Hebrew Sight Words

Hebrew Sight Words and How they are Acquired

What Are Sight Words?

Sight words are words that one can instantly and effortlessly recognize, pronounce and spell. Sight words are like familiar landmarks in the reading landscape. Learning sight words is usually dependent on exposure and experience.

For most people, sight words are the words they encounter frequently in everyday reading.  Meaning, a child that reads a lot of Modern Hebrew children’s literature would acquire a sight word vocabulary that is commonly found in the genre they are reading. If a child reads mostly from the Siddur and Chumash, they would be more likely to acquire sight words that are common in Biblical Hebrew texts.

Why Are Sight Words Important?

Sight words are foundational to reading fluency. Having lots of sight words speeds up reading because readers don’t have to stop and sound out each word letter by letter, dot by dot. They can just process the whole word in an instant. Reading phrases and sentences would be nearly impossible if we had to sound out each word anew every time we saw it. Specifically for Hebrew, reading a word by sight means one instantly recognizes a word, noting if the dot signals a shin or sin, and that they can recognize words even if it they aren’t dotted or vowelized.

How Are Sight Words Acquired?

Sight words are acquired when one is able to connect written language, oral language and the concepts language represents. This is accomplished by a process termed Orthographic Mapping.

Successful readers use orthographic mapping to store picture of words with all their details. During the earlier phases of learning to read, a learner becomes aware of component sounds of words, and that they are represented by letters, vowels, and sometimes teams. In order to read a word, one would need to blend the sounds represented by letters. In order to write, one would need to segment a word into sounds, and then represent each sound by a spelling option. This process would allow a reader to instantly recognize one word from another, with the change of just one letter, such as in the words through, thought or though. Orthographic mapping would help a writer remember the letter ‘l’ in could, and that shake is not spelled like “shaik”.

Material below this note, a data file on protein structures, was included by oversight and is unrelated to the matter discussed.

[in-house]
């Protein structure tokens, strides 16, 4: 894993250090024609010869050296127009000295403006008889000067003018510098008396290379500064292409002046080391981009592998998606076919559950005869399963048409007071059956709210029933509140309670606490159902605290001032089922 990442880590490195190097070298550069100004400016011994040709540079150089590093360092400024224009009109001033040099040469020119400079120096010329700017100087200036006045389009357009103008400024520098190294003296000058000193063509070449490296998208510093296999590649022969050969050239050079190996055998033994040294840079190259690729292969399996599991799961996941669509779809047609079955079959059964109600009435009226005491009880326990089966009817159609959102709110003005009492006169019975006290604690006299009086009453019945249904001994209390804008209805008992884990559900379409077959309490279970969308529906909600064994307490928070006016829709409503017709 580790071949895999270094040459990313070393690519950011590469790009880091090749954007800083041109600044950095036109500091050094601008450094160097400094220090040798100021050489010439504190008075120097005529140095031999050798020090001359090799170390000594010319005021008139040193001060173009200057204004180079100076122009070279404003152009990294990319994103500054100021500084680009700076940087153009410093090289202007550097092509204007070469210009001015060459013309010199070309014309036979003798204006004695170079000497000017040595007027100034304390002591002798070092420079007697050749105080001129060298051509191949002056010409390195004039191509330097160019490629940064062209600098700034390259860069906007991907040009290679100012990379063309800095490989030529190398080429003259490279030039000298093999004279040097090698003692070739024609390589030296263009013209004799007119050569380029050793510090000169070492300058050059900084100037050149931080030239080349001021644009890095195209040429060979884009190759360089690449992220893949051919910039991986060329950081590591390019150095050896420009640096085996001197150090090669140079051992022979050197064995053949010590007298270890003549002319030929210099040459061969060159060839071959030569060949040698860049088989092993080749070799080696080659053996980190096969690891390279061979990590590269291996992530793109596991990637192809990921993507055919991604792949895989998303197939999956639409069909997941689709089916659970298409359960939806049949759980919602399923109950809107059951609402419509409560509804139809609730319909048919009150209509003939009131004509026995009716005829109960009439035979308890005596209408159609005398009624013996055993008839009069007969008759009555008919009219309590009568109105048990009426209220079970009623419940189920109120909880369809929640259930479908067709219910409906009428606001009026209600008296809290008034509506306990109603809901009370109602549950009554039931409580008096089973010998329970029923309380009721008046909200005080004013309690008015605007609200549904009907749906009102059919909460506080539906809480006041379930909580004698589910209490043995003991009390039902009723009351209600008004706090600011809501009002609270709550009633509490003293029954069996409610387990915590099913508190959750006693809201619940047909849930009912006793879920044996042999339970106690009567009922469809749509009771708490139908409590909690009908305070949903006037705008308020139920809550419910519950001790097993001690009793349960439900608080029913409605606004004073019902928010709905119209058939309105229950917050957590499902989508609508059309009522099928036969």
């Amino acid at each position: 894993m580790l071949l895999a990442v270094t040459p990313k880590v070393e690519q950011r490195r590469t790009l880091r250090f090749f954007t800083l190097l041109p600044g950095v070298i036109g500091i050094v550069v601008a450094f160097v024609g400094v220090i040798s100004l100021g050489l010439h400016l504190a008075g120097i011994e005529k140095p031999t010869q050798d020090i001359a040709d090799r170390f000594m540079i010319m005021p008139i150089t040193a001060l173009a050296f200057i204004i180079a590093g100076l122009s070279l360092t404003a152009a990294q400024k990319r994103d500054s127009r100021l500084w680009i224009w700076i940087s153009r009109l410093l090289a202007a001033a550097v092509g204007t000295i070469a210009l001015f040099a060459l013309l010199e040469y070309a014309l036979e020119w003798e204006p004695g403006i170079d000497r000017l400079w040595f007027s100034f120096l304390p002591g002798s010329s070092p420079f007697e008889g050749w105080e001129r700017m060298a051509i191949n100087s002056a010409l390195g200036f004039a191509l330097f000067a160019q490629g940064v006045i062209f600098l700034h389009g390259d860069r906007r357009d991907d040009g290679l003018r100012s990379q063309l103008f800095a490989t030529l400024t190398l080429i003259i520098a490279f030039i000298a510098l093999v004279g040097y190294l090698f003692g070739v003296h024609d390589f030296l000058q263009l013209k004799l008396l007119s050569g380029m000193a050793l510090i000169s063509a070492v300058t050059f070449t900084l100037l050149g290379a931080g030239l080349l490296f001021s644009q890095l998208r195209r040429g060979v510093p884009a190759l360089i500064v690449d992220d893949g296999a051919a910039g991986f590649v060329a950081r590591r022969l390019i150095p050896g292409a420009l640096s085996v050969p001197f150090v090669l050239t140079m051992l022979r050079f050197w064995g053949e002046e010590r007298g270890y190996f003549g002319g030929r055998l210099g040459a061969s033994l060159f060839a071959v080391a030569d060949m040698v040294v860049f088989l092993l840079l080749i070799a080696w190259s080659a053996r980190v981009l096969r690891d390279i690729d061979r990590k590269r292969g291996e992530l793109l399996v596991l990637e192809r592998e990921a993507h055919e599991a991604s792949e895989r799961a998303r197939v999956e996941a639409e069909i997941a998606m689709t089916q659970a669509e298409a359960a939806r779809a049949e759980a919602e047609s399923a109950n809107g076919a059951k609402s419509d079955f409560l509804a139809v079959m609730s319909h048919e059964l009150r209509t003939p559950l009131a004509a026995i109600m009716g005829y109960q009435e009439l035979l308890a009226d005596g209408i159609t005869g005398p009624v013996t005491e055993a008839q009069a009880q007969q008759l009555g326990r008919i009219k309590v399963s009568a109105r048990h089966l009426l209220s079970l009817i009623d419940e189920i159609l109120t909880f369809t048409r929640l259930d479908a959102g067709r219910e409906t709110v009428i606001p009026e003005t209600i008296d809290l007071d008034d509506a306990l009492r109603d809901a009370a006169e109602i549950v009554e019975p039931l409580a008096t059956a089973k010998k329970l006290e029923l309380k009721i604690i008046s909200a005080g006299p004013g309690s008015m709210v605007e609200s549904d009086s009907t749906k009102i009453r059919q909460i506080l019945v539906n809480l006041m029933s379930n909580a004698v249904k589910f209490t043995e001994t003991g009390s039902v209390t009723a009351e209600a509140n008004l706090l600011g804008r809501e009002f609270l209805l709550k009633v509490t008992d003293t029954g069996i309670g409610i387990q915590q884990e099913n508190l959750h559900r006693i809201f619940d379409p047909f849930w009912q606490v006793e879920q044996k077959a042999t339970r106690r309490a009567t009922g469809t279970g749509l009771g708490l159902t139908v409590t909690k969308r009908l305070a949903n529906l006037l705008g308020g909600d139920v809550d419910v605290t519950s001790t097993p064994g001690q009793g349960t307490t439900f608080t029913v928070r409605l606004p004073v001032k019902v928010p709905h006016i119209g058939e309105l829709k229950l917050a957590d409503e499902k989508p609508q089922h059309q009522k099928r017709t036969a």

Hebrew Versus English

In English mapping words can be tricky because many letters represent more than one sound, and many sounds are represented by more than one spelling option. This isn’t the case for Hebrew. There is some overlap in the Hebrew code, but to a much lesser extent than English. In reality, the overlap of the Hebrew code, is due to pronunciation shifts over the generations. Back in the day, most of these overlaps weren’t present. In its original form, every Hebrew letter and vowel had their own unique sound.

Practically speaking, English literacy educators would need to utilize many strategies to support sight word recognition, which wouldn’t be necessary for Hebrew. Many English literacy programs utilize complex strategies for teaching integral high utility words like was, what, one, who, and is. These words don’t follow the simple code. However, they are essential for writing basic sentences. In Hebrew, these important glue words are decodable. Teachers can rely on basic decoding skills for children to read these words.

On the other hand, learning Hebrew sight words poses challenges different than English. Firstly, many important prepositions, conjunctions and pronouns are written as prefixes or suffixes attached to words. Even though they are decodable, they may not be recognized without explicit instruction in morphology- the study of units of meaning with in words. Early on children need to learn how the article ‘the’ is the letter hey written as a prefix. They will need to learn that prepositions like in, from, and to, are written as prefixes with the letters bet, mem and lamed. They will need to learn to decipher words that have prefixes from words that start with the same letters but aren’t prefixes. In order for children to learn this difference, they will need to have a basic vocabulary. In short, Hebrew literacy educators will need to consider teaching morphology as early as possible, so children can comprehend the most basic sentences.

Reading Without Vowels